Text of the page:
The EU and the Western Balkans: visa, asylum and immigration

2 December 2005

Franco Frattini, European Commission Vice-President responsible for Justice, Freedom and Security, addressed a Dialogue held jointly by the European Policy Centre, the King Baudouin Foundation and the Conflict Prevention Partnership on The EU and the Western Balkans: Visa, Asylum and Immigration. This was followed by a panel discussion with HE Lidija Topic, Head of the Bosnia Herzegovina Mission to the EU; Udo Janz, Deputy Director of the UN High Commission for Refugees (UNHCR); Heather Grabbe, from the cabinet of Enlargement Commissioner Olli Rehn; Godi Zeurcher, Director General of the International Centre for Migration Policy Development; and Nicholas Whyte, Europe Programme Director of the International Crisis Group. Antonio Missiroli, EPC Chief Policy Analyst, chaired the event. A question and answer session followed. This is not an official record of the proceedings, and specific remarks are not necessarily attributable.

Franco Frattini was speaking the day after the International Crisis Group published a report pointing out that the EU’s current visa regime for the Western Balkan states - Albania, Bosnia-Herzegovina, Macedonia and Serbia-Montenegro, including Kosovo - was fostering resentment, hampering progress on trade, education and more open societies, and thus harming regional stability.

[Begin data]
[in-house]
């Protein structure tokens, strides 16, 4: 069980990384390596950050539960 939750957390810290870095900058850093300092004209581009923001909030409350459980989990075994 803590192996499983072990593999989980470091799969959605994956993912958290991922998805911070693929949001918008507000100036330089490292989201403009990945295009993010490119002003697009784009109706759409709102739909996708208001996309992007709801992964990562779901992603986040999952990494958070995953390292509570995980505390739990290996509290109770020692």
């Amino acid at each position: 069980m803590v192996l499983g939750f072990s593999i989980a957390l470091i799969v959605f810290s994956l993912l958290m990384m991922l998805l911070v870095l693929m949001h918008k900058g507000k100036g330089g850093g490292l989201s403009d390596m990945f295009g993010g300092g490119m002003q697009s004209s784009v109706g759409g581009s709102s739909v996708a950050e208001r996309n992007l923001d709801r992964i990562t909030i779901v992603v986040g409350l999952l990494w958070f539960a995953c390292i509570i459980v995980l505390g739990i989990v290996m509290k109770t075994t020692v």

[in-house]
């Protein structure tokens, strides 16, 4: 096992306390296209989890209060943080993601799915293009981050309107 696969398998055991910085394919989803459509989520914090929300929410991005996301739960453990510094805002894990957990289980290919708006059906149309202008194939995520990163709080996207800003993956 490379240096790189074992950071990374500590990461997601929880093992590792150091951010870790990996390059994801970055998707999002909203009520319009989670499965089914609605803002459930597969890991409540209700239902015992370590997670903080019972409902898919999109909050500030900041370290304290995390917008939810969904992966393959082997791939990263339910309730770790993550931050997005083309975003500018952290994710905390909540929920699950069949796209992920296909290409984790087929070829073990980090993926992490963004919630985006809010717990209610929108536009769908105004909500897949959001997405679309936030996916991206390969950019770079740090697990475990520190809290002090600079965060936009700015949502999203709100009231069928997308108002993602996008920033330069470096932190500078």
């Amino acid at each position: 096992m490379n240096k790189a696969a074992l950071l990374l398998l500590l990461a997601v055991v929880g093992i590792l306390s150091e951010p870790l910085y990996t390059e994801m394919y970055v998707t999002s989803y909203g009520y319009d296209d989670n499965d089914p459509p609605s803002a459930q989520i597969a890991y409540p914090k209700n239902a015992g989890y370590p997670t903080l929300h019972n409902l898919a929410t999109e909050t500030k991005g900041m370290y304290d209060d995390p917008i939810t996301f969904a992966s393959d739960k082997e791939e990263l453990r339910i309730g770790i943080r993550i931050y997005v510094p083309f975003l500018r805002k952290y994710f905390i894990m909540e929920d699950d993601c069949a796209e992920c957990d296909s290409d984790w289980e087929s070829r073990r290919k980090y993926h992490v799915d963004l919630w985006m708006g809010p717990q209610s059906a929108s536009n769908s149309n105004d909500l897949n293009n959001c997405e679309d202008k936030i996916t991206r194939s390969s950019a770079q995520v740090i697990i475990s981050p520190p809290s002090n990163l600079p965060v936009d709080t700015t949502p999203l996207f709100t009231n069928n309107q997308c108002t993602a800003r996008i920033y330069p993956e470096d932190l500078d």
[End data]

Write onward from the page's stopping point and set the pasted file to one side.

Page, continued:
But Mr. Frattini was adamant that there could be no compromise on the security of existing EU citizens and it was necessary to create the necessary functioning legal instruments before liberalising the visa regime.

The Commission was committed to advancing economic migration from the Western Balkans, creating opportunities for students, professors, researchers, and businessman to come and work in the Union. But improving EU access for any third-country nationals could only be conducted under clearly defined, transparent conditions - and in the case of the citizens of the Western Balkans, it was not in the cards for the moment.

Instead, the focus should now be on improving the issuing procedures for short-term visas. Visa facilitation agreements were in any case a totally new instrument in fostering closer ties, first used in relations with Russia and helping to secure a readmission accord with Moscow. This in turn was part of an historic deal through which Russia became a big strategic partner for the EU.

Only last week, talks opened with another key partner, Ukraine, and the task now was to identify the main elements to be taken into account before deciding whether to open negotiations with third countries on visa facilitation.

Any visa liberalisation should be coupled with readmission agreements - but the existence of such agreements did not automatically lead to the start of talks on visa liberalisation.

Easing visa applications

The Commissioner said that among the initiatives he would bring forward during 2006 were plans for visa facilitation accords aimed at improving short-term visas for Western Balkans citizens. He intended to raise the issue at his first meeting with the incoming Austrian EU Presidency on 9 January, and would work on the basis of a "road map" based on a state-by-state evaluation of each of the countries in the Western Balkan region.

Working in close cooperation with Enlargement Commissioner Olli Rehn, Mr. Frattini said he would focus on opening up access for diplomats, public officials, researchers, students and businessmen - and that involved putting in place mechanisms to weed out the limited numbers involved in crime from the majority of honest citizens.

Tackling human trafficking